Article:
When did you stop doing what you loved?

Maybe you really wanted to be a photographer, but you took a job 30 years ago in accounting to pay the bills and relegated photography to the weekends. Or you went into sales because you got a kick out of solving problems for customers, but you’ve spent the past 20 years managing salespeople who do what you used to enjoy.

“After age 50, so many people have been promoted beyond what first appealed to them about their fields,” notes Dilenschneider. If that sounds familiar, he suggests, “think about how you could go back to what you loved. Knowing what you know now, how can you use that passion in your next career?”

This can lead in surprising directions. About eight years ago, Terry Harlow decided it was time for a second act after 25 years at Citibank, Marsh & McLennan, and AIG. So she moved back to the rural community where she grew up and signed on with a local real estate firm. Harlow had earned her real estate license way back in her twenties, but didn’t yet have savings and investments to draw on while she built a customer base. “Living on 100% commissions,” she says, “is tougher when you’re young.”

Would you be happier living somewhere else?

If you’ve been longing to move to a completely different place, a second-act career might be the perfect time to do it. In 2013, when Alix Pelletier Paul relocated to Gulfport, Fla., near St. Petersburg, she had put in almost 30 years as a manager at the New York Times Co., and she’d had more than enough of her three-and-a-half-hour daily commute to and from New Jersey.

In Florida, she and her husband noticed “a niche that was not being served,” she recalls. So they started a business called Nestwatch Homecheck, taking care of property, plants, and pets for absent clients. They now live, Pelletier says, “near the water, with a warm breeze coming in the window, and boats sailing by.”

Is your family, especially your spouse, on board?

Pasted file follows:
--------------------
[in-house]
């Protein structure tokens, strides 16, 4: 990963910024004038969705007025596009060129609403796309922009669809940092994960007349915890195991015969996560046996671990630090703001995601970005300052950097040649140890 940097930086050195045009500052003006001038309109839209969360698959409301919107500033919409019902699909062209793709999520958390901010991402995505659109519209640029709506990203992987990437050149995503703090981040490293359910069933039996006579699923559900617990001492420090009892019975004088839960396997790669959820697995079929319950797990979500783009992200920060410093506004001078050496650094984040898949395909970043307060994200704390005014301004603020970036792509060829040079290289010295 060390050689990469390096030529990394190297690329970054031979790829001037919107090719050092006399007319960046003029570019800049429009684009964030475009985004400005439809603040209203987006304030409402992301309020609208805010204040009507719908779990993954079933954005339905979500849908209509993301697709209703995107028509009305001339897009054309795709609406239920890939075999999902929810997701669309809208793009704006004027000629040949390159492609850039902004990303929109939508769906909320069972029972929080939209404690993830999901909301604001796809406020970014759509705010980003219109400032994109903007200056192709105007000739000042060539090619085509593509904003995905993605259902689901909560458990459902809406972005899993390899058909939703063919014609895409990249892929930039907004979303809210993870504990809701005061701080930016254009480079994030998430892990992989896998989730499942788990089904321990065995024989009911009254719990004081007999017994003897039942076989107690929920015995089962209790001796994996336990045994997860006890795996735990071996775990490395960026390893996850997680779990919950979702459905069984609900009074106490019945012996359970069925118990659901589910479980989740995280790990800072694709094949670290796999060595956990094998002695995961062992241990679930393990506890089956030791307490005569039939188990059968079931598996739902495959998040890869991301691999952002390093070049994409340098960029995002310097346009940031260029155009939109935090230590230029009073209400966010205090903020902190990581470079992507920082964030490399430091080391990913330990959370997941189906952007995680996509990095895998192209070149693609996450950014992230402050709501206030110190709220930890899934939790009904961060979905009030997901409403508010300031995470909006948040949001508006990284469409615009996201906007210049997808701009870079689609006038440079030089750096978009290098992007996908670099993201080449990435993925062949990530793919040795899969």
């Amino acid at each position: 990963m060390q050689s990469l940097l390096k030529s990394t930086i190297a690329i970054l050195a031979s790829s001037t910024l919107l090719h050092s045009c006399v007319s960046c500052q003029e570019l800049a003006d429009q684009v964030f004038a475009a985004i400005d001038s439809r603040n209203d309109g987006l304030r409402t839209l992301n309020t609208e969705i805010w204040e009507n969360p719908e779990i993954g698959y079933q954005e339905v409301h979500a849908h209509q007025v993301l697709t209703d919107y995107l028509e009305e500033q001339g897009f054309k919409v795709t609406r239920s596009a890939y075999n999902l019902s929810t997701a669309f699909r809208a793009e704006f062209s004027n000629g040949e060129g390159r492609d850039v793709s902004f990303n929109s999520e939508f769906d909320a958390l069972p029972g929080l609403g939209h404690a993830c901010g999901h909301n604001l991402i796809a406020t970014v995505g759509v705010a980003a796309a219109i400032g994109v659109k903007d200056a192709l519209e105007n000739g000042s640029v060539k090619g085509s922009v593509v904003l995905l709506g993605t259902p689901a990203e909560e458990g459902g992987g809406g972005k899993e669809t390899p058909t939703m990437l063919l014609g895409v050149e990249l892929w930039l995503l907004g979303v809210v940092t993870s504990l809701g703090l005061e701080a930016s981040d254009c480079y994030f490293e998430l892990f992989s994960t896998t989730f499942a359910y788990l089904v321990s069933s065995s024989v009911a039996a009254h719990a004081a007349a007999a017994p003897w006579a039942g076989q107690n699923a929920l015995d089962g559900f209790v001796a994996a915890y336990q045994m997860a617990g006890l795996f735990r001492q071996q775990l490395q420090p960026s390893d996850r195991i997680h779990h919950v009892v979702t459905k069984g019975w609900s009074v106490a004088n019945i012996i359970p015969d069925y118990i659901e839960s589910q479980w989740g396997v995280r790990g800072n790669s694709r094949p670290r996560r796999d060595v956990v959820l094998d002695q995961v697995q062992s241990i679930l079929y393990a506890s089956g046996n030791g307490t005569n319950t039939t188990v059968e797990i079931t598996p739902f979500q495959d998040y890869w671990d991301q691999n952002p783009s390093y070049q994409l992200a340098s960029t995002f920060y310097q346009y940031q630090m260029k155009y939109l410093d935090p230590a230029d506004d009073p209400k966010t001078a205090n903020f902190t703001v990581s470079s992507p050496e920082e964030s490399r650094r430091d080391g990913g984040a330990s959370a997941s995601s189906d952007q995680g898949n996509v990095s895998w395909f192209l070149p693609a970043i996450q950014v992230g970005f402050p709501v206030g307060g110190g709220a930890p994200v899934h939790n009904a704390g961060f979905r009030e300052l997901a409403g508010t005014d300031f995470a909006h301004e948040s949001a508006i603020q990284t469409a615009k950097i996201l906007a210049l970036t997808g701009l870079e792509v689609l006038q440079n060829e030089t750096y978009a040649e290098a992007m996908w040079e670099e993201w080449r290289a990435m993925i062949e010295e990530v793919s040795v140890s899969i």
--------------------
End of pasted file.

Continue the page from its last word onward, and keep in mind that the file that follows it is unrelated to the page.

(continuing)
“Your spouse or significant other absolutely has to support your decision,” notes Roger Ferguson. A few years ago, he left a long career in HR and operations management at Chase and then at Fluor. He now owns and manages real estate, and started a consulting company called Big 5 Performance Management, in Houston. Ferguson also runs a local church-based organization for job seekers, many of them over 50.

“Especially if you’re going from a sizable corporate paycheck to a smaller one from a nonprofit — or to no steady income while you start a business — your spouse has to be 100% behind you,” he says. “And even then, he or she may have misgivings as you go along. It can be difficult day to day. There probably is no way to prevent that. But it’s important to be prepared for it.”

One more question: Have you asked trusted friends and colleagues for their thoughts on what your next move could be? “Often, people who know you well see strengths and talents in you that you don’t see yourself, and they can make suggestions you wouldn’t think of,” Robert Dilenschneider says. “So use them as a sounding board.”

As you’re mulling over possible second acts, he adds, “Make a list of the 10 people you’ve helped the most in your career. It might be time to ask them to help you.”